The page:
Tim Quinn, proud Wasatch County conservative, wins Statehouse seat | ParkRecord.com

Tim Quinn, proud Wasatch County conservative, wins Statehouse seat

Tim Quinn, a Republican from Wasatch County, won District 54 in the state House of Representatives. Quinn enjoyed a strong showing in his home county, propelling him to the win on Tuesday.

Tim Quinn, a conservative Republican from Wasatch County, captured the District 54 seat in the Utah House of Representatives, winning the legislative post by a narrower margin than many may have expected in a district that has long been controlled by the GOP.

Quinn topped Rudi Kohler, a Democrat, with 52 percent of the vote, according to preliminary numbers. Quinn and Kohler are both from the Heber City area. District 54 stretches from Wasatch County into Park City. Quinn will succeed Rep. Kraig Powell, a moderate Republican legislator. Powell ended a re-election bid in the spring, indicating he was concerned the tone of the contest for the GOP nomination would become bitter.

Voters in Wasatch County put Quinn into office. He routed Kohler in that part of the district while Kohler won the voting in Summit County. The population of the district is weighted toward Wasatch County. In Summit County, Kohler took 66.7 percent of the vote to Quinn's 33.3 percent. Quinn, though, won 64 percent of the vote in Wasatch County while Kohler grabbed 36 percent. Nearly 11,000 votes were cast in District 54 in Wasatch County compared to the fewer than 7,100 in the district in Summit County.

Quinn campaigned as a proud conservative, offering a platform of bolstering the economy and reducing the role of government in everyday life. Kohler countered the Republican with a campaign that touched on protecting the environment and education funding.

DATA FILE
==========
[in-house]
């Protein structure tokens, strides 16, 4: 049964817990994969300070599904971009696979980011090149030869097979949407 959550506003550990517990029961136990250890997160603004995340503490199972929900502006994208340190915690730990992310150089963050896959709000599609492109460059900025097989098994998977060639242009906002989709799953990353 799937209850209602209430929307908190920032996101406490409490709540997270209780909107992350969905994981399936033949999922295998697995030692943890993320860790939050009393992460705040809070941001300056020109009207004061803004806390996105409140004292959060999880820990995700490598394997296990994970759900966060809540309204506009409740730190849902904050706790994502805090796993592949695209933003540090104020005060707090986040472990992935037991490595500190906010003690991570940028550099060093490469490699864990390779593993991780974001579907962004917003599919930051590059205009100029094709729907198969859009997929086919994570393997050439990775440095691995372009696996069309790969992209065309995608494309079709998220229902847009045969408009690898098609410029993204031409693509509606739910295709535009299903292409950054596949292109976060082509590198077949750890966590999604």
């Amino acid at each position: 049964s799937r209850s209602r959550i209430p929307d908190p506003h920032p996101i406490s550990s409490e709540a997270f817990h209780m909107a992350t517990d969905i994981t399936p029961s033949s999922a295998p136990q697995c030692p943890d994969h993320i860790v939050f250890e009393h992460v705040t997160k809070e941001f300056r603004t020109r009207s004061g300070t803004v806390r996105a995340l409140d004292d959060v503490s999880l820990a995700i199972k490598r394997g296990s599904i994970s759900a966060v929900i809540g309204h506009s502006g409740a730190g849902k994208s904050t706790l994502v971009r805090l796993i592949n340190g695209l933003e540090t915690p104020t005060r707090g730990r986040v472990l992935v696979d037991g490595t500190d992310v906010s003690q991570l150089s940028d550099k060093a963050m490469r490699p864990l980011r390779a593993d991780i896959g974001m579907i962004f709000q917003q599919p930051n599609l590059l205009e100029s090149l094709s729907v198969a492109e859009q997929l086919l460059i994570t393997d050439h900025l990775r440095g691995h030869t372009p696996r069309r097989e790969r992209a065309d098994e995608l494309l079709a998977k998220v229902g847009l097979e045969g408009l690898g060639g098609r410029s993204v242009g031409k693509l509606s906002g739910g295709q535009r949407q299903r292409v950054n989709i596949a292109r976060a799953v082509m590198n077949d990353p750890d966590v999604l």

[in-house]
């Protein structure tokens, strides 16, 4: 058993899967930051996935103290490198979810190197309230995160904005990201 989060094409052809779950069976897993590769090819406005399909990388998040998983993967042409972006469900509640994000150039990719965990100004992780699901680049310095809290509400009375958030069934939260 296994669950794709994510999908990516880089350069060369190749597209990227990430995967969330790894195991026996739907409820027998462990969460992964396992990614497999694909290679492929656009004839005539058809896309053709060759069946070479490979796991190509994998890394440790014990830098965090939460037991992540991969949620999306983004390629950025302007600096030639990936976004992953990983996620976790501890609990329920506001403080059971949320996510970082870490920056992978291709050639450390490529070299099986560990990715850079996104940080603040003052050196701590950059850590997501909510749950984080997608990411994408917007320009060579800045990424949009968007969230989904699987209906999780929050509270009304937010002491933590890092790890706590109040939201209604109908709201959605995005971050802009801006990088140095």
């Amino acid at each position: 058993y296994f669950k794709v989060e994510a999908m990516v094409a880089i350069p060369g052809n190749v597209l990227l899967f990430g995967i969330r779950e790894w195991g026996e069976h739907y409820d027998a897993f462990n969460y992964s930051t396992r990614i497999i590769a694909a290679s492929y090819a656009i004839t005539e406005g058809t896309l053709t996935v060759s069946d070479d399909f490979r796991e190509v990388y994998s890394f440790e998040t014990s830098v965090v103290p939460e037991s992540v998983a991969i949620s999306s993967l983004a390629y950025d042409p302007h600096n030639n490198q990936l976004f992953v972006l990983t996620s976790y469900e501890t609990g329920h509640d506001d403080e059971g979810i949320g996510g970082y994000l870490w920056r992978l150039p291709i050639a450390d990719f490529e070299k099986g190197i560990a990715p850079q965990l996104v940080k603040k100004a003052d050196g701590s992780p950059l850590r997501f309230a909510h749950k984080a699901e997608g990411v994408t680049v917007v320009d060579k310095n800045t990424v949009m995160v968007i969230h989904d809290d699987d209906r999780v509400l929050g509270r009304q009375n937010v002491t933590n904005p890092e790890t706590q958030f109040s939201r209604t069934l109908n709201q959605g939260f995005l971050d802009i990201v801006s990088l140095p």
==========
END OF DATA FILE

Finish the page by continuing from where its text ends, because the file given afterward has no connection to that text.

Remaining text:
In an interview after Election Day, Quinn said his priorities at the Statehouse will be fiscal responsibility and ensuring "less government intrusion." He said there is a possibility he will introduce few pieces of legislation during the 2017 session, which begins in January, since it will be his first. He said there is a possibility he will introduce a bill regarding the salaries of public officials. Quinn said a bill would delay the effective date of a salary increase until the elected seat of each person on a public body when the increase was approved was on the ballot.

Quinn also said he could be willing to consider changes to air-quality regulations if they arise during the legislative session. He said there is a "possibility we look at some of the rural counties" like Summit County and Wasatch County. He said emissions testing could be considered.

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"Let's not wait until we do have a problem," Quinn said.

The two other state House of Representatives seats that cover parts of Summit County went as expected. In District 53, which encompasses parts of five counties, the Republican, Logan Wilde, won convincingly. His vote total more than doubled that of Democrat Cole Capener. Wilde won the voting in each of the counties. In District 28, stretching from Salt Lake City to the Snyderville Basin, Democrat Brian King was unopposed as he won another term.

In District 19 of the state Senate, which includes parts of the Snyderville Basin and the East Side of Summit County, the incumbent Republican, Allen Christenesen, topped Democrat Deana Froerer. He won 56.4 percent of the district-wide vote. Froerer took the Summit County portion of the district with 53.3 percent.

In the congressional contest involving Summit County – the 1st District of the House of the House of Representatives – Rep. Rob Bishop, the Republican incumbent, defeated Democrat Peter Clemens with 65 percent of the votes in the district. Summit County was the only county Clemens took.

Sen. Mike Lee, a Republican, won another term in the upper chamber of Congress against Democrat Misty K. Snow. He received 68.2 percent of the statewide vote. Snow, though, narrowly won Summit County with 47.6 percent of the vote to Lee's 46.6 percent. It was the only county she carried.

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